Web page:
A piece by the editors comments on the narrowly passed amendment to the Florida Constititution, by which was banned the closed shop union and maintenance-of-membership contracts. Arkansans had also narrowly voted similarly to amend their Constitution, while Californians had turned down such a proposed amendment.

Both the closed shop and maintenance-of-membership contracts were recognized policy of the Federal Government. It was the first time states had sought to outlaw these policies.

The reason for the action was that, in the wartime emergency, war plants had hired unskilled personnel off the farms to work war jobs. The closed shop contracts forced these men to join the union to be employed, requiring them to pay union dues. Often, the men were quickly terminated for lack of adequate skills and other skilled laborers hired in their stead, again paying more union dues. The public, seeing the practice, disapproved of the idea that a man, in order to obtain employment, had first to join the union, and so passed these amendments in Florida and Arkansas.

But, in other areas of commerce, for instance, newspapers, closed shop unions had worked in harmony with employers for years, often worked alongside non-union workers in other endeavors without friction. The absolute ban of such contracts therefore worked to throw out the baby with the bathwater.

The piece urges readers to respond on the issue and indicate their opinions.

Drew Pearson again discusses the first Cabinet meeting after the election. The President usually made the rounds of each Cabinet officer, asking for his or her report. When he reached Secretary of Commerce Jesse Jones, whose nephew had led the fight in Texas to oppose the fourth term and the threat to nullify the popular vote and throw the electoral votes to Senator Harry Flood Byrd, President Roosevelt rebuffed questions from his Secretary of twelve years standing and instead quipped that he was glad that California was still in the union even if Texas was not.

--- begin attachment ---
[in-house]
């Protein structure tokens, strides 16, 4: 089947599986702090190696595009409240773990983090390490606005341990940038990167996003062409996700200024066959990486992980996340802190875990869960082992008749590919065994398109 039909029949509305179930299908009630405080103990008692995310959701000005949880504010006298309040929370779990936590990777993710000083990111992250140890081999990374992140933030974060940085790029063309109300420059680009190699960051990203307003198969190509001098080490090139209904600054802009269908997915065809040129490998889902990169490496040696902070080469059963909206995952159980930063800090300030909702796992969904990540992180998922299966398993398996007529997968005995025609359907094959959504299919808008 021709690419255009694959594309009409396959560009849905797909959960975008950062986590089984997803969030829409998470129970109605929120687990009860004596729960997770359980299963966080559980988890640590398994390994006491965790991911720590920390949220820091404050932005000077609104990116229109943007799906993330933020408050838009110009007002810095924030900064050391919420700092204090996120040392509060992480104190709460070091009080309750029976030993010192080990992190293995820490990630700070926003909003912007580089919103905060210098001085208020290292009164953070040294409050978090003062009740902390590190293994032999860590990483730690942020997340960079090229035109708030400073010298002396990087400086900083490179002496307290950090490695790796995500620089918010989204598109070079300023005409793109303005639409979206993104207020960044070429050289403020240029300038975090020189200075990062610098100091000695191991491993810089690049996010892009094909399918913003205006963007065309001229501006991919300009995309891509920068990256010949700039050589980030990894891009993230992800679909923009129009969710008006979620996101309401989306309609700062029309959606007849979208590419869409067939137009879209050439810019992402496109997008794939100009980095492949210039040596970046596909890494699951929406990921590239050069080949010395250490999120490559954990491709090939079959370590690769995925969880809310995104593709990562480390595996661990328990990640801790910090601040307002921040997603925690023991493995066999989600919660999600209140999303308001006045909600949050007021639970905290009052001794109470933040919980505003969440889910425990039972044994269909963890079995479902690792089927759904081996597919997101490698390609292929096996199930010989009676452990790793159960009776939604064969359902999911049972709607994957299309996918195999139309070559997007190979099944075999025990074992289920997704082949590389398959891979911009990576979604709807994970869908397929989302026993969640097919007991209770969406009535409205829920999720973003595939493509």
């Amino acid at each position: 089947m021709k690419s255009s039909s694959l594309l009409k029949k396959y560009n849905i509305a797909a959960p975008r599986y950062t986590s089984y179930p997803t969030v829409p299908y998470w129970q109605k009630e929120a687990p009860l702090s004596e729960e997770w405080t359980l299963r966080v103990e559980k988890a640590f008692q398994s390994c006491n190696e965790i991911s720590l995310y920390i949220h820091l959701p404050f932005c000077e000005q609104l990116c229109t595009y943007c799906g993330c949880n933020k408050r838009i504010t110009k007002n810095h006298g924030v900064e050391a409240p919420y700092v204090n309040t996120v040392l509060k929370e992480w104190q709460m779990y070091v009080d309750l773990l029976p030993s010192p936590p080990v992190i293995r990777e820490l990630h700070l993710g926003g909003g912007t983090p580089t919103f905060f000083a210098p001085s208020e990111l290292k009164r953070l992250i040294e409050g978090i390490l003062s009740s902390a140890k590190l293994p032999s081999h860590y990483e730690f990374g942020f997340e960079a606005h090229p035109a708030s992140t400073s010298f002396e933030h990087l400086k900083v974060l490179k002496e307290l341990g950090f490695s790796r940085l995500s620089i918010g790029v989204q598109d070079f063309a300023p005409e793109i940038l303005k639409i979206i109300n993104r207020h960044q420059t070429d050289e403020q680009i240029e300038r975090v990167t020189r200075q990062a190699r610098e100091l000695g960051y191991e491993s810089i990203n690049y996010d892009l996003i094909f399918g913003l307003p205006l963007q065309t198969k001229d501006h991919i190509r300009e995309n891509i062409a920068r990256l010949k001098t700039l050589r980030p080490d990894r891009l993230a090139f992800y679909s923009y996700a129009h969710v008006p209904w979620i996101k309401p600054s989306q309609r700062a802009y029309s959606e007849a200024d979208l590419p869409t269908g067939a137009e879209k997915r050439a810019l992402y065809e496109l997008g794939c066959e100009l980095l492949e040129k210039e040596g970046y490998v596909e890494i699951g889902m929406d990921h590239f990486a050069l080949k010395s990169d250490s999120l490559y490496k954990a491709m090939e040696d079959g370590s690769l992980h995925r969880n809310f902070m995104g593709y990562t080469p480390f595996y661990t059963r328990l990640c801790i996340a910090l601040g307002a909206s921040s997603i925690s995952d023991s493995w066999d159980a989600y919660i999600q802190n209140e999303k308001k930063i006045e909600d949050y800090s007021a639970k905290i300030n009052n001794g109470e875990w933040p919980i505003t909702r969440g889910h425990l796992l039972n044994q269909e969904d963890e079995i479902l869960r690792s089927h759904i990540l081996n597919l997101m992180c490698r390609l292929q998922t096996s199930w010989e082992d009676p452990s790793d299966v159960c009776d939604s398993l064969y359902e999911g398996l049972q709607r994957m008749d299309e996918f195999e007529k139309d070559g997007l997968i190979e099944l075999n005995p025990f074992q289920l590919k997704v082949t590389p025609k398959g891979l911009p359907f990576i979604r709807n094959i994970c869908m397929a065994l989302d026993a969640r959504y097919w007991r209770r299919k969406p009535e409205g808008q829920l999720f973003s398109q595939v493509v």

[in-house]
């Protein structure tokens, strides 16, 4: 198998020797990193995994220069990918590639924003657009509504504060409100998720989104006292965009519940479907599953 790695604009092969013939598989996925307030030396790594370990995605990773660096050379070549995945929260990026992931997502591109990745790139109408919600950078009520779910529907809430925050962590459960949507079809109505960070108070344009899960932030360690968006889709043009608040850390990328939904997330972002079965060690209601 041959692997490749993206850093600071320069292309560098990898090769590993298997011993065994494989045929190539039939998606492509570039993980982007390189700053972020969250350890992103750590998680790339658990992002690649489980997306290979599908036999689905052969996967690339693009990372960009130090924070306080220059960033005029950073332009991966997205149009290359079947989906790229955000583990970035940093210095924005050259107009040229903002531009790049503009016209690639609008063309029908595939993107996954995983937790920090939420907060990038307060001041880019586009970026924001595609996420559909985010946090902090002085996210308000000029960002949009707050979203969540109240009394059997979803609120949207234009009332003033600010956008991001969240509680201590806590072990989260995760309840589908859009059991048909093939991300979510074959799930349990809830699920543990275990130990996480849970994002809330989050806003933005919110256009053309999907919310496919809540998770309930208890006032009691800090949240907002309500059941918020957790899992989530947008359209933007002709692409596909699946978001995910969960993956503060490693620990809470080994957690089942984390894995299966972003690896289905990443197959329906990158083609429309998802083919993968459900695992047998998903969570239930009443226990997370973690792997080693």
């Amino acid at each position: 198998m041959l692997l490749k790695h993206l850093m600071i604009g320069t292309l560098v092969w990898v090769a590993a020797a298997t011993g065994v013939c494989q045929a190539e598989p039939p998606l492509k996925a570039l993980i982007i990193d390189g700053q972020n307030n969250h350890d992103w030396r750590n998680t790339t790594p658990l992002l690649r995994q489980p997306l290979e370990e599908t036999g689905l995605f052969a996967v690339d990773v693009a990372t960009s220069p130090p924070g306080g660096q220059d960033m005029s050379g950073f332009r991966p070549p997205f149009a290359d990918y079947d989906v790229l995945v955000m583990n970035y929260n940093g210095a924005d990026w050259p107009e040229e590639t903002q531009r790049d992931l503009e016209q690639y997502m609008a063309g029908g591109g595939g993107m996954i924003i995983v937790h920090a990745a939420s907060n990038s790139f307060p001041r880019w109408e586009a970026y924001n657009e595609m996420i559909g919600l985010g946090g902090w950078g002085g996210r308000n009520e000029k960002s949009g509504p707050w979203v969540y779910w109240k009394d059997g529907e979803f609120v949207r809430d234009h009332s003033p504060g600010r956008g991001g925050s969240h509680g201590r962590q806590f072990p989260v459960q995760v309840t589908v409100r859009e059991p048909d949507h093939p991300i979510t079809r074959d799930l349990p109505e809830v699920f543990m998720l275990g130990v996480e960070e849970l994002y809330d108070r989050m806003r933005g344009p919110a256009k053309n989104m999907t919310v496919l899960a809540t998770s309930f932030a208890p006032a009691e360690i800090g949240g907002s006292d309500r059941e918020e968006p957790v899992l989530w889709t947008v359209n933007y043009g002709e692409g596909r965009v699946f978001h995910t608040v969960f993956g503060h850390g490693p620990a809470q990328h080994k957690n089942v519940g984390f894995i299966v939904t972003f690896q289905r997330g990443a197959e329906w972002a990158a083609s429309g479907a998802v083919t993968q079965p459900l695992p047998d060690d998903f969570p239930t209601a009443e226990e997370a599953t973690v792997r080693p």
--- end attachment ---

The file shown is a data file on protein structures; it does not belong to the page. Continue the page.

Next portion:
When he reached Vice-President Wallace, the President had complimented him on his efforts during the campaign on behalf of the President, thanking him especially for helping to deliver the State of New York to the President's column.

Mr. Pearson implies that it may have been forecasting of the position to which Mr. Wallace was going to be appointed at the outset of the fourth term, that of Secretary of Commerce to replace Mr. Jones. The speculation was correct.

He next relates of the story from Poughkeepsie on election morning, awaiting the President's arrival to vote. In attendance were some Vassar students studying journalism and covering the event. They began asking the names of some of the professional journalists in attendance. One young woman pointed to Tom Reynolds, asked for his identity, was told by Fred Pasley of the New York Daily News that he was Colonel McCormick of the Chicago Tribune, of course one of the President's most rabid enemies in the newspaper world. Mr. Reynolds was in fact of the Chicago Sun, whose publisher Marshall Field was one of the President's strongest newspaper supporters.

Mr. Pasley then informed the budding journalist being hazed that she had better maintain a keen eye on Mr. McCormick for he had a knife and intended to use it on the President. The young journalist was taken aback and asked whether the Secret Service would not intervene, to which Mr. Pasley responded that Colonel McCormick had lots of money and had taken care of the Secret Service.

When pressed further by the Vassar student as to whether Mr. Pasley was not going to intervene himself, he responded, "You want me to spoil a good story?"

The President then entered the room and was greeted warmly by Mr. Reynolds.

The knife, however, which the Vassar student then stuck in the back of Mr. Pasley is likely still there.

A letter from a soldier from Charlotte complains of the lack of entertainment which Charlotte offered, found Columbia, S.C., to have clubs which afforded the soldier and his friends a much better time. The editors added that they had heard other soldiers' opinions which differed from the account, and encouraged soldiers to write on the topic.

Dick Young indites of the practice occurring in Charlotte whereby some doctors were illegally charging wives of service men for maternity services, in contravention of Federal law establishing free service and compensating the attending physician on a set schedule of fees.

--Good morning, Dr. Mengele. I am ready.

--Yes, my dear, good morning. You are so lovely today. You understand the procedures, yes? Only the set fee may be paid. Is it safe?